Nutrient cycling in a strongly acidified mesotrophic lake
Limnol. Oceanogr., 49(4), 2004, 1202-1213 | DOI: 10.4319/lo.2004.49.4.1202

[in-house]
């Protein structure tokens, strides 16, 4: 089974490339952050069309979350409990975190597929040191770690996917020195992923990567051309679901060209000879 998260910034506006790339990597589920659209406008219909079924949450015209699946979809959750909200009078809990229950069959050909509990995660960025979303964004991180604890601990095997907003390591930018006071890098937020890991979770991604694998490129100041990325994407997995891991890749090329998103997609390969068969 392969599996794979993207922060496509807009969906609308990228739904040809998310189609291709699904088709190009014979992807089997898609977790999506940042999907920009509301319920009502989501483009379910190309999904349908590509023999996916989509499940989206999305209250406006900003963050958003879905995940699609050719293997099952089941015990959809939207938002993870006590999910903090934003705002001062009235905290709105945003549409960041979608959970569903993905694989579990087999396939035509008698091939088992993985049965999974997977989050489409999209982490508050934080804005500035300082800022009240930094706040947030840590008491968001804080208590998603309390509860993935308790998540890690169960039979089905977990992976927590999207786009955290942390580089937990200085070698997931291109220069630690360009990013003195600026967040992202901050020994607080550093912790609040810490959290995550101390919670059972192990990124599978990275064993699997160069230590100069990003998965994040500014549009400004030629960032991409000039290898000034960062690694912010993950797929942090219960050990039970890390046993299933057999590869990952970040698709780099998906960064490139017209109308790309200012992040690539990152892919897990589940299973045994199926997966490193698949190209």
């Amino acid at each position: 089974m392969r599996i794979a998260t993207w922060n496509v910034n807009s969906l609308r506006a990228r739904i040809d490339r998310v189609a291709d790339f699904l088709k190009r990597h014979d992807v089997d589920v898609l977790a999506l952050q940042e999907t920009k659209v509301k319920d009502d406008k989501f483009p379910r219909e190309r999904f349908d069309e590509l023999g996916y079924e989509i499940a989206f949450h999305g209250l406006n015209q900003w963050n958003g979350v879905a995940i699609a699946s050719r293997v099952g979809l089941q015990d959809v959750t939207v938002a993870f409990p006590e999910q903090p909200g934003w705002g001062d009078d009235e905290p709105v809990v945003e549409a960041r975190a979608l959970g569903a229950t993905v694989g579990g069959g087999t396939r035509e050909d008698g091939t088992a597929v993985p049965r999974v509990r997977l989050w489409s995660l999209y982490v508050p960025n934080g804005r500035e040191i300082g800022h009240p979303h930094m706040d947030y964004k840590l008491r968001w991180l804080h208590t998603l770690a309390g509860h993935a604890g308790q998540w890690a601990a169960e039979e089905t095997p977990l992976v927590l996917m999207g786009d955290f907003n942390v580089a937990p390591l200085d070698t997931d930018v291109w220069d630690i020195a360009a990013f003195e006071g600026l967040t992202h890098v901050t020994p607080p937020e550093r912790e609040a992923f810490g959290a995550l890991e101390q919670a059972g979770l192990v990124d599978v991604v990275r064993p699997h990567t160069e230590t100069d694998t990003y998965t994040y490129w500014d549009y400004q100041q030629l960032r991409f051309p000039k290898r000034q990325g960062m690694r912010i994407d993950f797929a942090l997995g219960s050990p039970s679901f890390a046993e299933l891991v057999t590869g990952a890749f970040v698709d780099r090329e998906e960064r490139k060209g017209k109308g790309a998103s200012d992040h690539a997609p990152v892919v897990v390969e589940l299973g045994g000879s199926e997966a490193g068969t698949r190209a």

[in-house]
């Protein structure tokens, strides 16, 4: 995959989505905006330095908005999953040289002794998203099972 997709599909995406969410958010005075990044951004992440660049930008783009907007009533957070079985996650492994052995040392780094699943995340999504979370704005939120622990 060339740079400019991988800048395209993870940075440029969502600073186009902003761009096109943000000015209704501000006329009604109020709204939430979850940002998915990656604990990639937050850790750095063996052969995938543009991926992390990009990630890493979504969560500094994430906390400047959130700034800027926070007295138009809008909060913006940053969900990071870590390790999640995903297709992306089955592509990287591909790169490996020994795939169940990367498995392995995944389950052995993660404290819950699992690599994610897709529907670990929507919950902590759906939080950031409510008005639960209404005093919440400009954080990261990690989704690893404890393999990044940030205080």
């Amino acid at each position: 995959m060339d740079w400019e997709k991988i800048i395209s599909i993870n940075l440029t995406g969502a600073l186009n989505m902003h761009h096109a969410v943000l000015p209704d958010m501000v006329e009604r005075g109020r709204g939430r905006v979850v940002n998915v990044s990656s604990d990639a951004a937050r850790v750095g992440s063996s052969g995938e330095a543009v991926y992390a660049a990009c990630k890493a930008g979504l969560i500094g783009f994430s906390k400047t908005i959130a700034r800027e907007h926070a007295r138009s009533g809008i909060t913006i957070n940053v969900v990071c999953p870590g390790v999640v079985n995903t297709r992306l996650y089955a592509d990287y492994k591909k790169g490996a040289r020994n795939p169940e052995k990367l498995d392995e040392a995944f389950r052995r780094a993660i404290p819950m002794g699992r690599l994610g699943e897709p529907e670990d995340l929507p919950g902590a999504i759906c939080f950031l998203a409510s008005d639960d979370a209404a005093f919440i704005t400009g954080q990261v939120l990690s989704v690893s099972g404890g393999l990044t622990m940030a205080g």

ABSTRACT: In contrast to the well-known nutrient transformations in circumneutral lakes, acidified water bodies may exhibit significant changes in nutrient cycling due to changes in their chemistry and biology. In-lake cycles of carbon (C), nitrogen (N), and phosphorus (P) were evaluated in the strongly acidified Plesné Lake (Central Europe). The lake tributaries had high concentrations of dissolved organic C (DOC), inorganic N, and total phosphorus (TP), resulting in annual averages of 644, 52, and 0.72 µmol L-1, respectively. Because of the absence of fish and largely reduced zooplankton, Ples?ne´ Lake has a simplified food web. The mass balance of nutrients was based on the major external inputs (tributaries and atmospheric deposition), internal sources and transformations (primary and bacterial production, biological decomposition of sedimenting seston and sediments), sedimentation, and outputs. External inputs of total organic C (TOC), total N (TN), and TP into Plesné Lake were 7,244, 864, and 8.6 mmol m-2 yr-1, respectively. Net primary production of particulate C (Cpart) and extracellularly released DOC were 3,205 and 613 mmol m-2 yr-1, respectively. Bacterial Cpart and total inorganic C production were both 1,518 mmol m-2 yr-1. Of the total internal and external inputs of TOC, TN, and TP, the in-lake processes removed 4,551 (50% respiration, 40% sedimentation, and 10% photooxidation), 211 (74% sedimentation and 26% denitrification), and 4.6 (100% sedimentation) mmol m-2 yr-1, respectively. Compared to circumneutral lakes, nutrient cycling differed as follows: (1) Liberated orthophosphate from sedimenting seston was converted from a liquid to a particulate phase by colloidal aluminum (Al) in the hypolimnion and deposited. Similar abiotic P immobilization with Al removed 1.6 mmol m-2 yr-1 from the whole-water column, thus reducing by ~20% the pool of potentially bioavailable P and contributing to a severe P limitation of biomass. (2) The cessation of nitrification due to long-term water acidification led to an atypical situation in which the lake became a net source of NH4+ (30 mmol m-2 yr-1) because dissimilative liberation of NH4+ exceeded its assimilation.